Reed Smith Client Alerts

More than 100 class actions have been filed by employees alleging they are “aggrieved persons” under the Illinois Biometric Information Privacy Act because their employers used biometric time clocks – such as fingerprint scanners or facial recognition scanners – without explaining the purpose for which the employer collected biometric data or the time period the employer would retain it or without obtaining employees’ written consent to collecting the biometric data. The Biometric Information Privacy Act permits plaintiffs to recover statutory damages of at least $1,000, even when they do not plead or prove actual harm (“Biometric Privacy Case Before Illinois Supreme Court Could Open Litigation Floodgates”).

The Illinois Supreme court will determine whether an individual can obtain statutory damages when the only injury is a violation of the notice-and-consent requirements. The Plaintiffs in many of these cases are seeking statutory damages for each time an employer collected biometric data from each employee without notice or consent. While this interpretation may not be the one accepted by the Illinois Supreme Court, even an award of $1,000 to each employee where there was a violation of the Act could quickly cost employers thousands if not hundreds of thousands of dollars, depending on the number of employees they have.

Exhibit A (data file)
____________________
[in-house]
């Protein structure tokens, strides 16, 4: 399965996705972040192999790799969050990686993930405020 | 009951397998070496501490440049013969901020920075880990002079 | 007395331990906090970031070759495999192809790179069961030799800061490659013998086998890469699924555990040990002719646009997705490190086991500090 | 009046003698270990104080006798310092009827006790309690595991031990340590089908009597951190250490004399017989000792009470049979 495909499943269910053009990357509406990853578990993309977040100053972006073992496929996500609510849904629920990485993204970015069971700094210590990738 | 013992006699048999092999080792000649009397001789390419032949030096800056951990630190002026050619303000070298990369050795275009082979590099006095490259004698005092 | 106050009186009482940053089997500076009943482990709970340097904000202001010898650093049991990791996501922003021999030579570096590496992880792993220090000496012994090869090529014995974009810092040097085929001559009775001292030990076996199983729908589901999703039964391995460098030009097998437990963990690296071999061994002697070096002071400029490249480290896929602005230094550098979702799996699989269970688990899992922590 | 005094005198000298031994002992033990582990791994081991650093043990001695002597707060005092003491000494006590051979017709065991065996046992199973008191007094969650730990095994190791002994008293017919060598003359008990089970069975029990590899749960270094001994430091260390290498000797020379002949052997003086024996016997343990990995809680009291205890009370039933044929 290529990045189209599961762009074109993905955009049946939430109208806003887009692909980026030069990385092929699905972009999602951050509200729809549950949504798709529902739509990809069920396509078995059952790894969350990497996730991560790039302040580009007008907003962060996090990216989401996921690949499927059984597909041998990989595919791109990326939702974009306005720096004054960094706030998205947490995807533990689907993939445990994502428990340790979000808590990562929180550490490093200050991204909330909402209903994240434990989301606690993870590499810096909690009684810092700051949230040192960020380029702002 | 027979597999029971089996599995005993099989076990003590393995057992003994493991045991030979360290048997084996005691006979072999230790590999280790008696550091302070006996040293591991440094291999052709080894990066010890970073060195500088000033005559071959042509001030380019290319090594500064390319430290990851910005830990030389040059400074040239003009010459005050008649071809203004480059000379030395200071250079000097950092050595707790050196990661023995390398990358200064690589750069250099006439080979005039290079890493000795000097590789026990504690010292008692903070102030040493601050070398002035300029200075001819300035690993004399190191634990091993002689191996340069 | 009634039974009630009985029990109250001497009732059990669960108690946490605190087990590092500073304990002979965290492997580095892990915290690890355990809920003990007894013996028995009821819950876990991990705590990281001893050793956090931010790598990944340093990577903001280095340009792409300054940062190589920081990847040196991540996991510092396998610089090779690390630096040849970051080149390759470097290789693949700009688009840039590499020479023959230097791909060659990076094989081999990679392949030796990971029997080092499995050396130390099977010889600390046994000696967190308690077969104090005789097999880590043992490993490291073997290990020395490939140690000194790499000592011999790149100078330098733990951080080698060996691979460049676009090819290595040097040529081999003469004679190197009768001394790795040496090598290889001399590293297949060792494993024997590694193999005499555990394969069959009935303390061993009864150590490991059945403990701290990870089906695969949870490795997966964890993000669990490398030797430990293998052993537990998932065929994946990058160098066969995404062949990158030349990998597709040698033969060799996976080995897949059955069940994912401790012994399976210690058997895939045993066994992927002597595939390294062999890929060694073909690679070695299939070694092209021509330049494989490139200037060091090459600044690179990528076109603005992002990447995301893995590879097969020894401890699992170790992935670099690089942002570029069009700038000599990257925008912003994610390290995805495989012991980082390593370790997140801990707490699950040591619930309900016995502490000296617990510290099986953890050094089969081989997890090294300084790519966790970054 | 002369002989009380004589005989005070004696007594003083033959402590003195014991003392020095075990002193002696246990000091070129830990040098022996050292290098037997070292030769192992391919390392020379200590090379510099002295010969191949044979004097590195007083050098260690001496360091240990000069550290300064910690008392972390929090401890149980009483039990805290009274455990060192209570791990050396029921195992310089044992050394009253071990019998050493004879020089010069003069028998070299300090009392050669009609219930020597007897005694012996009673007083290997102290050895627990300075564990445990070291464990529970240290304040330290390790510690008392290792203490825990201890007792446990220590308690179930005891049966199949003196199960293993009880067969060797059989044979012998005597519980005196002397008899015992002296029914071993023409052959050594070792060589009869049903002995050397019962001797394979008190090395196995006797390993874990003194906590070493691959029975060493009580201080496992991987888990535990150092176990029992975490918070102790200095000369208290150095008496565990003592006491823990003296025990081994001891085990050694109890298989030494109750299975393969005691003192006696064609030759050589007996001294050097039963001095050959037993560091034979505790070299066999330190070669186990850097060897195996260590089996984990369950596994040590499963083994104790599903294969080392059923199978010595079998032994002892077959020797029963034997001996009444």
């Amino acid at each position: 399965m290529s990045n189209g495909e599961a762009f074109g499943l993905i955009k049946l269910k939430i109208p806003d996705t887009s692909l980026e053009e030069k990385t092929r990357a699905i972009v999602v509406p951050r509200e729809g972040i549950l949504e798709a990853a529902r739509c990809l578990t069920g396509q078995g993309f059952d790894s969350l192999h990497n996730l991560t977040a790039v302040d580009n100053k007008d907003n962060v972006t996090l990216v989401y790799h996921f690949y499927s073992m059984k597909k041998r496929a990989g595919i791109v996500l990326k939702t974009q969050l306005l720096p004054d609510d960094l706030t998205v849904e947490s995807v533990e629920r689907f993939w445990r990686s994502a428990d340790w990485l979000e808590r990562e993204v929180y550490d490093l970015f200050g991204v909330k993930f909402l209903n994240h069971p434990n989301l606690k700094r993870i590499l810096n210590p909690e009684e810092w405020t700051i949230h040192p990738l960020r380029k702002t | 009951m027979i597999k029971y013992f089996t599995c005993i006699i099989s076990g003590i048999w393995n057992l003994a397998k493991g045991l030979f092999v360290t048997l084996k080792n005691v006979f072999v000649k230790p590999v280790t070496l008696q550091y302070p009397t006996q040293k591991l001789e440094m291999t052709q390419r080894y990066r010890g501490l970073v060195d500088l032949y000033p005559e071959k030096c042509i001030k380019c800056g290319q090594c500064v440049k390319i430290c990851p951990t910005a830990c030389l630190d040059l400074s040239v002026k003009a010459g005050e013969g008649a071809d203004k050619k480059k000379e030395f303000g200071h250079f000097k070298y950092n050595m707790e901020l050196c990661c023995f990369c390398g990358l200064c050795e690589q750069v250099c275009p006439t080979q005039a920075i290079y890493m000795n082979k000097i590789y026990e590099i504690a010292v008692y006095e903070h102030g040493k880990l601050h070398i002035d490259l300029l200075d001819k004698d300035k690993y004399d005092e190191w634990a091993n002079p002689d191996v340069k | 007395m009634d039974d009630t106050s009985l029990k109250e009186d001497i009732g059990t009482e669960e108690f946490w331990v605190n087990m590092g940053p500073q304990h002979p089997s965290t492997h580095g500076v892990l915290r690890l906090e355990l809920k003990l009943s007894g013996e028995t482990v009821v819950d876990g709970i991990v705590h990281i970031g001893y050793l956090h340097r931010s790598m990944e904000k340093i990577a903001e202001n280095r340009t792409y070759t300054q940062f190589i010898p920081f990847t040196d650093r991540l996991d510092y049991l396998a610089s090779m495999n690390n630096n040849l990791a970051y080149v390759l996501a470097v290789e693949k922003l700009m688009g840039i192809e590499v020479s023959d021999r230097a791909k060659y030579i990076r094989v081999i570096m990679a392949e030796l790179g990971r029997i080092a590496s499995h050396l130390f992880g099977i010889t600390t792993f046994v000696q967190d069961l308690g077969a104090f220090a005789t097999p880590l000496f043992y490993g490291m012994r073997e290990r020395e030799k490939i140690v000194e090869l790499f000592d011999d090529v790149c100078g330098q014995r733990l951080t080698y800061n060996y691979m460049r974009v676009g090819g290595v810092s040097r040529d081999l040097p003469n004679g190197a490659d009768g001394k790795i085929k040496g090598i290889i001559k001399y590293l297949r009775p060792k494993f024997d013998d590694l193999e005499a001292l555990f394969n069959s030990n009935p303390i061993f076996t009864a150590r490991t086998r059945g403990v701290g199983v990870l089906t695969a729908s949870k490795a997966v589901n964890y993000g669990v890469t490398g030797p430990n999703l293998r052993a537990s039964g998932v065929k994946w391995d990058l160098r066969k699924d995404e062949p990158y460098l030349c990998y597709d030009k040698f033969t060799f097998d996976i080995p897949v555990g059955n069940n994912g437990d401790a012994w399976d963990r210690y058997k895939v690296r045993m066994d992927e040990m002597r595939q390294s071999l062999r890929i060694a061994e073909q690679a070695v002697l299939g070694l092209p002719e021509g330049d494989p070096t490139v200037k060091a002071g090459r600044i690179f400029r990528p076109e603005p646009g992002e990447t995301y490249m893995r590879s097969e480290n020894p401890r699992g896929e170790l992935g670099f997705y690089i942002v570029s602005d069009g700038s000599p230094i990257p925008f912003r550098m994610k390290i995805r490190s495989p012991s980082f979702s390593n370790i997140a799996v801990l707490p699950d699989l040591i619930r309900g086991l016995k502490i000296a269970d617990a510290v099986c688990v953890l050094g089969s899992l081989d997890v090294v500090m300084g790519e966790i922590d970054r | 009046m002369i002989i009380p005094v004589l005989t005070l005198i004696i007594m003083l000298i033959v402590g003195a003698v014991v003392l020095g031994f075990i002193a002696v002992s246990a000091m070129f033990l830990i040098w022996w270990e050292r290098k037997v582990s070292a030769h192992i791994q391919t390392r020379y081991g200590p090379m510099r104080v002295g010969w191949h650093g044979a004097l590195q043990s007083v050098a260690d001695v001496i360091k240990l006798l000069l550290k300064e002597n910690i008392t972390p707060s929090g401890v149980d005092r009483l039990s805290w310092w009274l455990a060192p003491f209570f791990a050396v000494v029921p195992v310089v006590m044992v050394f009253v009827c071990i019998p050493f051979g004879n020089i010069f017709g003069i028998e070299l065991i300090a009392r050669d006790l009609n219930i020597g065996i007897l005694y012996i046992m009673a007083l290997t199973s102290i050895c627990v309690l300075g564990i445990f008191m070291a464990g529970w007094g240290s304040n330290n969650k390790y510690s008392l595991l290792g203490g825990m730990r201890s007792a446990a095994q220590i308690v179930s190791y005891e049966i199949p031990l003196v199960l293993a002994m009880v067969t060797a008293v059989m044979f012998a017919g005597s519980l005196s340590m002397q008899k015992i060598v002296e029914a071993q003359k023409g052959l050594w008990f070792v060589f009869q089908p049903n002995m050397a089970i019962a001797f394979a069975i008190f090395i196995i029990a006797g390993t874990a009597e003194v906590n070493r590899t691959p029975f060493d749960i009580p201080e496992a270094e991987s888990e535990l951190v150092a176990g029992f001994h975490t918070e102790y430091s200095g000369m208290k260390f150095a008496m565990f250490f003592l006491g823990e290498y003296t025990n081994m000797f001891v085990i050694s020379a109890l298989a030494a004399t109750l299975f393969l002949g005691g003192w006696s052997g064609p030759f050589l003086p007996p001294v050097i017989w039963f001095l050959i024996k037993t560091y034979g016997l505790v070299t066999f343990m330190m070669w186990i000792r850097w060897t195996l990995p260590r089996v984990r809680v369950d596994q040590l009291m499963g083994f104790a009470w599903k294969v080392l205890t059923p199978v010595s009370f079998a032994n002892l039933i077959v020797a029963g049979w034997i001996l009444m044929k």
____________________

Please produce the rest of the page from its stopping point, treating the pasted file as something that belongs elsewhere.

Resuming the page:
Some types of statutory violations can be insurable in Illinois. In 2013, the Illinois Supreme Court held that minimum statutory damages prescribed under the Telephone Consumer Protection Act are insurable because they are remedial and not punitive in nature (Standard Mutual v. Lay, 2013 WL 2253203 (Ill. May 23, 2013).) The Telephone Consumer Protection Act (TCPA) prohibits junk faxes – those sent without the recipient’s prior express consent – and provides a private right of action with statutory damages of $500 for each violation. The decision in Lay opened the door to insurance coverage by ruling that statutory damages sought from an insured constitute a loss that may be insurable, depending on the policy language. Violations under the TCPA are similar to those in the Biometric Privacy Act because the wording in both leads to plaintiffs facing similar difficulties in proving actual damages. Under the reasoning in Lay, the Illinois Supreme Court could find that violations under the Biometric Privacy Act are similarly insurable.